My background is in literary theory and comparative literature. I conducted my Ph.D.-research (1998) at the department of Literary Studies at Utrecht University (The Netherlands) and the Department of Psychology at the University of Illinois (Urbana-Champaign, US). I specialized in the psychology of literature, focusing on the effects of reading literary texts on outgroup attitudes and moral self-concept. On this subject I published several books and articles, among which The moral laboratory. Experiments examining the effects of reading literature on social perception and moral self-concept (Amsterdam: Benjamins, 2000), and in 2004 ‘Foregrounding and its effects on readers’ perception’ (Discourse Processes, 38, 193-218). From 1998 to 2001 I conducted my (postdoc) research at the Free University of Amsterdam, looking at aspects of literary communication that may be responsible for the effects of reading on intergroup attitudes. Since 2001 I am lecturer at the Institute for Media and Culture Studies (Utrecht University), and conduct studies concerning the reception of film. I train students in the Humanities in research methods, especially experimentation. On this subject I recently finalized a handbook (Muses and measures: Research methods for the humanities, Cambridge Scholars Press, 2007) in cooperation with Prof. Dr. Will van Peer (University of Munich) and Dr. Sonia Zyngier (Federal University of Rio de Janeiro). I lead two national research projects. The first is entitled “Varieties of Absorption in Narrative, and Aesthetic Experiences: A Comparative Study of Responses to Literature and Film.”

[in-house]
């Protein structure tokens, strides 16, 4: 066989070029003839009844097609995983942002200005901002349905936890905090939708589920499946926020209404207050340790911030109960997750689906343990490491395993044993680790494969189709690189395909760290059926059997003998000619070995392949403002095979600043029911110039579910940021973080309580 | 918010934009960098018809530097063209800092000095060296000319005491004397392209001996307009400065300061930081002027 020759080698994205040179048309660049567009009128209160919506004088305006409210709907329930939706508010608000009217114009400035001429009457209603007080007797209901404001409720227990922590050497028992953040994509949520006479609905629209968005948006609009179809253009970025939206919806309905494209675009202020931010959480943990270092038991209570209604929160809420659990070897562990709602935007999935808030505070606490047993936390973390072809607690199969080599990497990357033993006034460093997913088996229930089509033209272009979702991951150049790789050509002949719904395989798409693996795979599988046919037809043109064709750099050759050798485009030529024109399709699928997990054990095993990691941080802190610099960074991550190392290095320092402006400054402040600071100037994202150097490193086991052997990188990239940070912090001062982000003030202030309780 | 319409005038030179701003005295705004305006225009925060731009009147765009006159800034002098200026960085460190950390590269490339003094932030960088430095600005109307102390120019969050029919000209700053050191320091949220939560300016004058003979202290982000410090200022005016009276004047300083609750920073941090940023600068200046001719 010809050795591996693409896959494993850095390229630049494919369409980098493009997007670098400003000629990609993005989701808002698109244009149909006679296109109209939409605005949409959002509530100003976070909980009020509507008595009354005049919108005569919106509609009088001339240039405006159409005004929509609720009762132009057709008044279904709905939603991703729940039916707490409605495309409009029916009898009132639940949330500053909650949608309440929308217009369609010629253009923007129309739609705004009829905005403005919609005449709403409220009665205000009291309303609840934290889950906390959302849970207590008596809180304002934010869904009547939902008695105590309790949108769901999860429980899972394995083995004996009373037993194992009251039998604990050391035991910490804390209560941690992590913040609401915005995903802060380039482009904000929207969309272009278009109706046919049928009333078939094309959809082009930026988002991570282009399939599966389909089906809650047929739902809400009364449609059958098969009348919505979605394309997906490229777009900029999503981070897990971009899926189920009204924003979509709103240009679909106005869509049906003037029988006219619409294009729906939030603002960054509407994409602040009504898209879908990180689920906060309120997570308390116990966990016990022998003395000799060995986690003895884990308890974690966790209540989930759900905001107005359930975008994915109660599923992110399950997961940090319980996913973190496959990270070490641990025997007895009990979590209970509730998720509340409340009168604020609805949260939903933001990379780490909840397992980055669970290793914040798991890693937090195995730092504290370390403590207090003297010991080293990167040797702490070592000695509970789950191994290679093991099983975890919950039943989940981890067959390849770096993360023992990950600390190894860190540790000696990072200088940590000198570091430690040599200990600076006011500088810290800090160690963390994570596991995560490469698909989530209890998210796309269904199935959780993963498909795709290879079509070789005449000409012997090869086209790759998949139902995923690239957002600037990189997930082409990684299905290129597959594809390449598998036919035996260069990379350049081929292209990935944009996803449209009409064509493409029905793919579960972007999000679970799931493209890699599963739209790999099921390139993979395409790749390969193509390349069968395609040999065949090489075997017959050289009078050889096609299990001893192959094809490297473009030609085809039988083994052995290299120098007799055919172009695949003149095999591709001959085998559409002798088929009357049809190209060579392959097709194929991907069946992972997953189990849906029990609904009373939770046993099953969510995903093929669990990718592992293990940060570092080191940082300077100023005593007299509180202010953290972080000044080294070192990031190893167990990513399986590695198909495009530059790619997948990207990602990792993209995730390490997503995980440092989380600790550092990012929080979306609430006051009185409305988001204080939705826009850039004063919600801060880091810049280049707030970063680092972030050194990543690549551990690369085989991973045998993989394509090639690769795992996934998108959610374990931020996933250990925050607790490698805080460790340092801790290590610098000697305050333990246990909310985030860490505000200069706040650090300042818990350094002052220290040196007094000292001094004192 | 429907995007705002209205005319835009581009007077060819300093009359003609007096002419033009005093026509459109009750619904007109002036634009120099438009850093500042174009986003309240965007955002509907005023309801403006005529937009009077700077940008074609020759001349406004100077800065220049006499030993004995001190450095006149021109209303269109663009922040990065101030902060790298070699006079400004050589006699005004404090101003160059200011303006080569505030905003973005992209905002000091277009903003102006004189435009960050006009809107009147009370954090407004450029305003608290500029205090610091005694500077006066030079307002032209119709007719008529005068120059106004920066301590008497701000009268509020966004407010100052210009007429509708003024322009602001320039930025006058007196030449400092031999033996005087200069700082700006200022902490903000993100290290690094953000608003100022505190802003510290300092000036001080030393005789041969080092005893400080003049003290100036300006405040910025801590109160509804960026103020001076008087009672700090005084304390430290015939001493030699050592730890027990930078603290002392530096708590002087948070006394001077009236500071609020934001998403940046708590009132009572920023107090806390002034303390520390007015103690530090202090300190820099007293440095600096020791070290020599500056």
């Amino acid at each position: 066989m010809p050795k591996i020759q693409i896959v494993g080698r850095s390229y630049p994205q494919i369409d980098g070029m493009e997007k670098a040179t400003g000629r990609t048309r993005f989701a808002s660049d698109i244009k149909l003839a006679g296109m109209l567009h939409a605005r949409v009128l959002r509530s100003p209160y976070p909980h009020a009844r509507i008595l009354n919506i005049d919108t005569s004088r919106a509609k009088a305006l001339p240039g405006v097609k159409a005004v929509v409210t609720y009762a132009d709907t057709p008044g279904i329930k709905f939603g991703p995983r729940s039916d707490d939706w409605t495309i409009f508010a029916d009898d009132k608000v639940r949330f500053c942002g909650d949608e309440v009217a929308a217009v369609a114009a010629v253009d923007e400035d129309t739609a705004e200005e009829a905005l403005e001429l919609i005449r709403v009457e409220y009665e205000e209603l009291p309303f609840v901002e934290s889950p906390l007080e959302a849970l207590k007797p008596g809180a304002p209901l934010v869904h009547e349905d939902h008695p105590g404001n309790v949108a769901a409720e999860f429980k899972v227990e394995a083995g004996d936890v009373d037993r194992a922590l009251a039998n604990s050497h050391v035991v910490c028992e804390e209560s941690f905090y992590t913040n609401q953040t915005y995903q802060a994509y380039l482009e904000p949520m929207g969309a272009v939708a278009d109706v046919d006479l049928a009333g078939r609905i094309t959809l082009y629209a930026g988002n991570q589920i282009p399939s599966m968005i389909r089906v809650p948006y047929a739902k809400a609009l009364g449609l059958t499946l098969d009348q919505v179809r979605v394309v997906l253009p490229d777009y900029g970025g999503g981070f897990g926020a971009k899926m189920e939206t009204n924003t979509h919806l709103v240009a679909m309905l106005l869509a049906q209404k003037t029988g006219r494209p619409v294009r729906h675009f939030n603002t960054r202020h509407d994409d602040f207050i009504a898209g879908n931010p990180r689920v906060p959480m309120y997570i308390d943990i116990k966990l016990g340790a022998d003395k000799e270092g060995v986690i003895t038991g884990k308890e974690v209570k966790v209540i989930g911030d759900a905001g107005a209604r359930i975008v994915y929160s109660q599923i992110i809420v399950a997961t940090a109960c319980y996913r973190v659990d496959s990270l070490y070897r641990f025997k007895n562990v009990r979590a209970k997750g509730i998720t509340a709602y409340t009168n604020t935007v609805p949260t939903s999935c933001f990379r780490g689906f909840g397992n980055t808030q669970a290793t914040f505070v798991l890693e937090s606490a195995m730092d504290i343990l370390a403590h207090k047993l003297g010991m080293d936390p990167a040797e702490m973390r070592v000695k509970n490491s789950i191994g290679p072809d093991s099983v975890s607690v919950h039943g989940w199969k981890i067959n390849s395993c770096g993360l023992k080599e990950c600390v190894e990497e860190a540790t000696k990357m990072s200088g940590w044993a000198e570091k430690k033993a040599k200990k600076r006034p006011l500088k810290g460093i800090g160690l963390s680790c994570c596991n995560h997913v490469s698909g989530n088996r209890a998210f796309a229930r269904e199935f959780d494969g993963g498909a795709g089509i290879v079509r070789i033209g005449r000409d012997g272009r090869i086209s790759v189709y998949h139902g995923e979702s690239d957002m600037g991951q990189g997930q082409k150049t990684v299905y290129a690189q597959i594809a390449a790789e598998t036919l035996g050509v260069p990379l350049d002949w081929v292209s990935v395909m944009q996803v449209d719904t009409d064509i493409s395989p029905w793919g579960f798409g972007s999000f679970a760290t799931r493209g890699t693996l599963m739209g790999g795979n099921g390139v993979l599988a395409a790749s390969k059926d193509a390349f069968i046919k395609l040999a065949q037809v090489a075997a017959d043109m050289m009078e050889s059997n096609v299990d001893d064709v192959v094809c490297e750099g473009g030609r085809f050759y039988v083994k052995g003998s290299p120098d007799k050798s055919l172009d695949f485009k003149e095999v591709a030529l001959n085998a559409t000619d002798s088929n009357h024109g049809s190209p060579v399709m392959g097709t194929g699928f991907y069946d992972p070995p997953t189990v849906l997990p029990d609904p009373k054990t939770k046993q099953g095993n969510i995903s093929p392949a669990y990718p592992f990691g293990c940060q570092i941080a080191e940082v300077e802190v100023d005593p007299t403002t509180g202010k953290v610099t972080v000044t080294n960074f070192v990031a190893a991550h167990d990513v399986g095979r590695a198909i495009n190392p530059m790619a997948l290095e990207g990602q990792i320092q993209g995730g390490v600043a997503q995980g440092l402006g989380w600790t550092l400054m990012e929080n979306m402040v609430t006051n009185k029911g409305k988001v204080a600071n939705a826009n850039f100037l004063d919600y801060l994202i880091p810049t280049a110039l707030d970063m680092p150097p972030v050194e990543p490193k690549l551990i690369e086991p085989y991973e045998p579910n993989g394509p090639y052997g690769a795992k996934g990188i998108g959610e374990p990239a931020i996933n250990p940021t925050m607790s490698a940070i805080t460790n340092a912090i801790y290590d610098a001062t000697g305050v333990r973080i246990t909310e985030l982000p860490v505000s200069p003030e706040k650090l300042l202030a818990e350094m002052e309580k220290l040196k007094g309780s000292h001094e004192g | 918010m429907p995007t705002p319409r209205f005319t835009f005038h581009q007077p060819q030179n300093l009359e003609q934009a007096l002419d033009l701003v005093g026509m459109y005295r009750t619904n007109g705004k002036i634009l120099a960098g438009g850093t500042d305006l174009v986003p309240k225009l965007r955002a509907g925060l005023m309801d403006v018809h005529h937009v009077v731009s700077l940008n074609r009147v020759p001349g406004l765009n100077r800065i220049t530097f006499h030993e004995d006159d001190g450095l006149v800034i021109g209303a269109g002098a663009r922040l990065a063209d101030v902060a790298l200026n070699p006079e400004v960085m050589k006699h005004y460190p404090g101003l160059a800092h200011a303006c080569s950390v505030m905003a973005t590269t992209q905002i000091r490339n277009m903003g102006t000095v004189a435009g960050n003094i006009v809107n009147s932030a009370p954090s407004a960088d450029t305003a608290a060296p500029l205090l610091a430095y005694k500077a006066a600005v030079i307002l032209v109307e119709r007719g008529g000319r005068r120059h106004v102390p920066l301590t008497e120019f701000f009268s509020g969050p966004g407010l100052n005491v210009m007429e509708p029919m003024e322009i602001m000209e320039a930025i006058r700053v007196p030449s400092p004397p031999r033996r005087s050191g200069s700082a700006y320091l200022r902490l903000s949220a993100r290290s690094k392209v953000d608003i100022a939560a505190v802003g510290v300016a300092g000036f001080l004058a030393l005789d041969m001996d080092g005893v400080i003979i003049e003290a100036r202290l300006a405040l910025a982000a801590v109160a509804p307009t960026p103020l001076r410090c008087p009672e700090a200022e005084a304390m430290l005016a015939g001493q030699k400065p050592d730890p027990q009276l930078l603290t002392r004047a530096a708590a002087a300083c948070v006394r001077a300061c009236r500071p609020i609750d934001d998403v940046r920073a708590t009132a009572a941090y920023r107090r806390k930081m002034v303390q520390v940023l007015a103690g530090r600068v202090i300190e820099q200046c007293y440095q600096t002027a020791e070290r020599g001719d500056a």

The second concerns Uses of Literary Narrative Fiction in Social Contexts, in which we look at the way reading literature can help us understand ourselves and others better. We examine the way this might stimulate reading motivation in the context of literary education, and facilitate coaching in management.